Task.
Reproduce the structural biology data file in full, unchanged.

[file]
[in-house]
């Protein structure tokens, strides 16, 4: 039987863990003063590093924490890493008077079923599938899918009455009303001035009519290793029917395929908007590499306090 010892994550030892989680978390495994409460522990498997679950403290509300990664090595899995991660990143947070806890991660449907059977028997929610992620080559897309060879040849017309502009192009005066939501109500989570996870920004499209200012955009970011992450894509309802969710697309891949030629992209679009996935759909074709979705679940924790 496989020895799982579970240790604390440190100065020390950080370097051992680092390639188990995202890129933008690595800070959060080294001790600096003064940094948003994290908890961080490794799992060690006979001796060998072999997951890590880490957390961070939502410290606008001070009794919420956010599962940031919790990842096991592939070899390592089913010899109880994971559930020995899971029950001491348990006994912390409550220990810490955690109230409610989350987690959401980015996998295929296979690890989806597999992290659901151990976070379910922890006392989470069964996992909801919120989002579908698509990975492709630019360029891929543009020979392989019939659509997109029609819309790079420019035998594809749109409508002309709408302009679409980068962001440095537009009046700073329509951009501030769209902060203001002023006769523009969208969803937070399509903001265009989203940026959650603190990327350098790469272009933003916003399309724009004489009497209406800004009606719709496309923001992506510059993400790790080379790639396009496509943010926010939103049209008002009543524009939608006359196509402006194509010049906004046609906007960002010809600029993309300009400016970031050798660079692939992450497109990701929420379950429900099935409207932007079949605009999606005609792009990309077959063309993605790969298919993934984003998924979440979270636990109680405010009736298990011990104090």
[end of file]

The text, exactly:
[in-house]
């Protein structure tokens, strides 16, 4: 039987863990003063590093924490890493008077079923599938899918009455009303001035009519290793029917395929908007590499306090 010892994550030892989680978390495994409460522990498997679950403290509300990664090595899995991660990143947070806890991660449907059977028997929610992620080559897309060879040849017309502009192009005066939501109500989570996870920004499209200012955009970011992450894509309802969710697309891949030629992209679009996935759909074709979705679940924790 496989020895799982579970240790604390440190100065020390950080370097051992680092390639188990995202890129933008690595800070959060080294001790600096003064940094948003994290908890961080490794799992060690006979001796060998072999997951890590880490957390961070939502410290606008001070009794919420956010599962940031919790990842096991592939070899390592089913010899109880994971559930020995899971029950001491348990006994912390409550220990810490955690109230409610989350987690959401980015996998295929296979690890989806597999992290659901151990976070379910922890006392989470069964996992909801919120989002579908698509990975492709630019360029891929543009020979392989019939659509997109029609819309790079420019035998594809749109409508002309709408302009679409980068962001440095537009009046700073329509951009501030769209902060203001002023006769523009969208969803937070399509903001265009989203940026959650603190990327350098790469272009933003916003399309724009004489009497209406800004009606719709496309923001992506510059993400790790080379790639396009496509943010926010939103049209008002009543524009939608006359196509402006194509010049906004046609906007960002010809600029993309300009400016970031050798660079692939992450497109990701929420379950429900099935409207932007079949605009999606005609792009990309077959063309993605790969298919993934984003998924979440979270636990109680405010009736298990011990104090």